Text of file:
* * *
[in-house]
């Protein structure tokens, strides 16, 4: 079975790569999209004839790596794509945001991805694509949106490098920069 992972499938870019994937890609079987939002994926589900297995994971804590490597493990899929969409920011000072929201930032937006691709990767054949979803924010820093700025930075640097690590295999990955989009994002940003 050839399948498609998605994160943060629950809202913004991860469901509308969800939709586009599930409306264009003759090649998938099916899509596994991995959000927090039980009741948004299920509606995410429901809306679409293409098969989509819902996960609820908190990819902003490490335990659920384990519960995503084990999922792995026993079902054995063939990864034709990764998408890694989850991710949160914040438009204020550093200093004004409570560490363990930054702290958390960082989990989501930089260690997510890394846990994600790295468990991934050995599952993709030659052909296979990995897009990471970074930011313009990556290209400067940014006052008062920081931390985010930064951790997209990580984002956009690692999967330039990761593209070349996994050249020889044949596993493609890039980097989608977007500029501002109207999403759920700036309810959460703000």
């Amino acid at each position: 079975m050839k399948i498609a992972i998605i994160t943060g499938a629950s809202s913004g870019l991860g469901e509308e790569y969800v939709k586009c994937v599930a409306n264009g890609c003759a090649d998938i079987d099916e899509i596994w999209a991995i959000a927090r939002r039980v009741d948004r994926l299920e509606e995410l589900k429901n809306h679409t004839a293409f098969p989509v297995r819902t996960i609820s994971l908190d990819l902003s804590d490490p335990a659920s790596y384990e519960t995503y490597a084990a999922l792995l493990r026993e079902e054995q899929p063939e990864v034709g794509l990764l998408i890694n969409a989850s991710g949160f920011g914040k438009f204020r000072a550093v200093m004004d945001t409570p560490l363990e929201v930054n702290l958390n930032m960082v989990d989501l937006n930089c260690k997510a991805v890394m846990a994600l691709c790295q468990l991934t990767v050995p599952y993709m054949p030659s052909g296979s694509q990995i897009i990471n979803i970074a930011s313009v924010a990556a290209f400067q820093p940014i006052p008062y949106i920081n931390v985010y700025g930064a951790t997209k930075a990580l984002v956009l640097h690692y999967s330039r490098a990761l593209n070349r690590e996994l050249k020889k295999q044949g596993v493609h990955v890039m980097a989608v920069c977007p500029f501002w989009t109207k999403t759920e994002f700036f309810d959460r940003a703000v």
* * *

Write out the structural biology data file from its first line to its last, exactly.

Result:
[in-house]
């Protein structure tokens, strides 16, 4: 079975790569999209004839790596794509945001991805694509949106490098920069 992972499938870019994937890609079987939002994926589900297995994971804590490597493990899929969409920011000072929201930032937006691709990767054949979803924010820093700025930075640097690590295999990955989009994002940003 050839399948498609998605994160943060629950809202913004991860469901509308969800939709586009599930409306264009003759090649998938099916899509596994991995959000927090039980009741948004299920509606995410429901809306679409293409098969989509819902996960609820908190990819902003490490335990659920384990519960995503084990999922792995026993079902054995063939990864034709990764998408890694989850991710949160914040438009204020550093200093004004409570560490363990930054702290958390960082989990989501930089260690997510890394846990994600790295468990991934050995599952993709030659052909296979990995897009990471970074930011313009990556290209400067940014006052008062920081931390985010930064951790997209990580984002956009690692999967330039990761593209070349996994050249020889044949596993493609890039980097989608977007500029501002109207999403759920700036309810959460703000």
């Amino acid at each position: 079975m050839k399948i498609a992972i998605i994160t943060g499938a629950s809202s913004g870019l991860g469901e509308e790569y969800v939709k586009c994937v599930a409306n264009g890609c003759a090649d998938i079987d099916e899509i596994w999209a991995i959000a927090r939002r039980v009741d948004r994926l299920e509606e995410l589900k429901n809306h679409t004839a293409f098969p989509v297995r819902t996960i609820s994971l908190d990819l902003s804590d490490p335990a659920s790596y384990e519960t995503y490597a084990a999922l792995l493990r026993e079902e054995q899929p063939e990864v034709g794509l990764l998408i890694n969409a989850s991710g949160f920011g914040k438009f204020r000072a550093v200093m004004d945001t409570p560490l363990e929201v930054n702290l958390n930032m960082v989990d989501l937006n930089c260690k997510a991805v890394m846990a994600l691709c790295q468990l991934t990767v050995p599952y993709m054949p030659s052909g296979s694509q990995i897009i990471n979803i970074a930011s313009v924010a990556a290209f400067q820093p940014i006052p008062y949106i920081n931390v985010y700025g930064a951790t997209k930075a990580l984002v956009l640097h690692y999967s330039r490098a990761l593209n070349r690590e996994l050249k020889k295999q044949g596993v493609h990955v890039m980097a989608v920069c977007p500029f501002w989009t109207k999403t759920e994002f700036f309810d959460r940003a703000v």